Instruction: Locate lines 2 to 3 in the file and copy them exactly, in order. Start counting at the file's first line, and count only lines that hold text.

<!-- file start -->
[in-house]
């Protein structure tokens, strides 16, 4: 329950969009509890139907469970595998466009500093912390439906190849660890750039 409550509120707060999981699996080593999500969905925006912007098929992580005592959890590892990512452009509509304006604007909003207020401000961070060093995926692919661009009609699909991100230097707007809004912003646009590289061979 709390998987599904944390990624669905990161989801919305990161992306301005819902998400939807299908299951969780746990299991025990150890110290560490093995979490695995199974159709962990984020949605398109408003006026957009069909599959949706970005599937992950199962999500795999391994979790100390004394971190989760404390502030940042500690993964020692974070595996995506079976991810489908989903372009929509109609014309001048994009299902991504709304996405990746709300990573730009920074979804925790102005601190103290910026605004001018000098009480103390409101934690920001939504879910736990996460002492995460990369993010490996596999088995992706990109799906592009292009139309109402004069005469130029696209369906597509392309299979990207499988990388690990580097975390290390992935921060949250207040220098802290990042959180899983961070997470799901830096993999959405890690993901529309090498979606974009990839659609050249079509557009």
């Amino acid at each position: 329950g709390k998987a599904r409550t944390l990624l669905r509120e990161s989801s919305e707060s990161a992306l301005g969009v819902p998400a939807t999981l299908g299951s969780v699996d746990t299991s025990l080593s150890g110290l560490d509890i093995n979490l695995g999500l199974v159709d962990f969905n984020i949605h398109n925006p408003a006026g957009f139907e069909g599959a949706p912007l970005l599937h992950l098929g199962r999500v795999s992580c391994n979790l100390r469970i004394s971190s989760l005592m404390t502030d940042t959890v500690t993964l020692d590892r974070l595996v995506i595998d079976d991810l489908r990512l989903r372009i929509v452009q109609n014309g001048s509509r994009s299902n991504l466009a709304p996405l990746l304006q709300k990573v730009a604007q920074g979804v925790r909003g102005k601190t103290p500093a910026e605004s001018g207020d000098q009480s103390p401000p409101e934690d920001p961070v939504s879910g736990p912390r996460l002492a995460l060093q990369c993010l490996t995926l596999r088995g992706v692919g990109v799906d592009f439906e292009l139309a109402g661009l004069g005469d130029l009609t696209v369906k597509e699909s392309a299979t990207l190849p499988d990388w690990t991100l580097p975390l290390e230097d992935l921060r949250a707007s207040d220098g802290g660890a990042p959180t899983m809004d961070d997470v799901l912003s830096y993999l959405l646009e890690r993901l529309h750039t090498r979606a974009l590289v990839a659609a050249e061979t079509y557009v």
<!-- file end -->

């Protein structure tokens, strides 16, 4: 329950969009509890139907469970595998466009500093912390439906190849660890750039 409550509120707060999981699996080593999500969905925006912007098929992580005592959890590892990512452009509509304006604007909003207020401000961070060093995926692919661009009609699909991100230097707007809004912003646009590289061979 709390998987599904944390990624669905990161989801919305990161992306301005819902998400939807299908299951969780746990299991025990150890110290560490093995979490695995199974159709962990984020949605398109408003006026957009069909599959949706970005599937992950199962999500795999391994979790100390004394971190989760404390502030940042500690993964020692974070595996995506079976991810489908989903372009929509109609014309001048994009299902991504709304996405990746709300990573730009920074979804925790102005601190103290910026605004001018000098009480103390409101934690920001939504879910736990996460002492995460990369993010490996596999088995992706990109799906592009292009139309109402004069005469130029696209369906597509392309299979990207499988990388690990580097975390290390992935921060949250207040220098802290990042959180899983961070997470799901830096993999959405890690993901529309090498979606974009990839659609050249079509557009």
């Amino acid at each position: 329950g709390k998987a599904r409550t944390l990624l669905r509120e990161s989801s919305e707060s990161a992306l301005g969009v819902p998400a939807t999981l299908g299951s969780v699996d746990t299991s025990l080593s150890g110290l560490d509890i093995n979490l695995g999500l199974v159709d962990f969905n984020i949605h398109n925006p408003a006026g957009f139907e069909g599959a949706p912007l970005l599937h992950l098929g199962r999500v795999s992580c391994n979790l100390r469970i004394s971190s989760l005592m404390t502030d940042t959890v500690t993964l020692d590892r974070l595996v995506i595998d079976d991810l489908r990512l989903r372009i929509v452009q109609n014309g001048s509509r994009s299902n991504l466009a709304p996405l990746l304006q709300k990573v730009a604007q920074g979804v925790r909003g102005k601190t103290p500093a910026e605004s001018g207020d000098q009480s103390p401000p409101e934690d920001p961070v939504s879910g736990p912390r996460l002492a995460l060093q990369c993010l490996t995926l596999r088995g992706v692919g990109v799906d592009f439906e292009l139309a109402g661009l004069g005469d130029l009609t696209v369906k597509e699909s392309a299979t990207l190849p499988d990388w690990t991100l580097p975390l290390e230097d992935l921060r949250a707007s207040d220098g802290g660890a990042p959180t899983m809004d961070d997470v799901l912003s830096y993999l959405l646009e890690r993901l529309h750039t090498r979606a974009l590289v990839a659609a050249e061979t079509y557009v």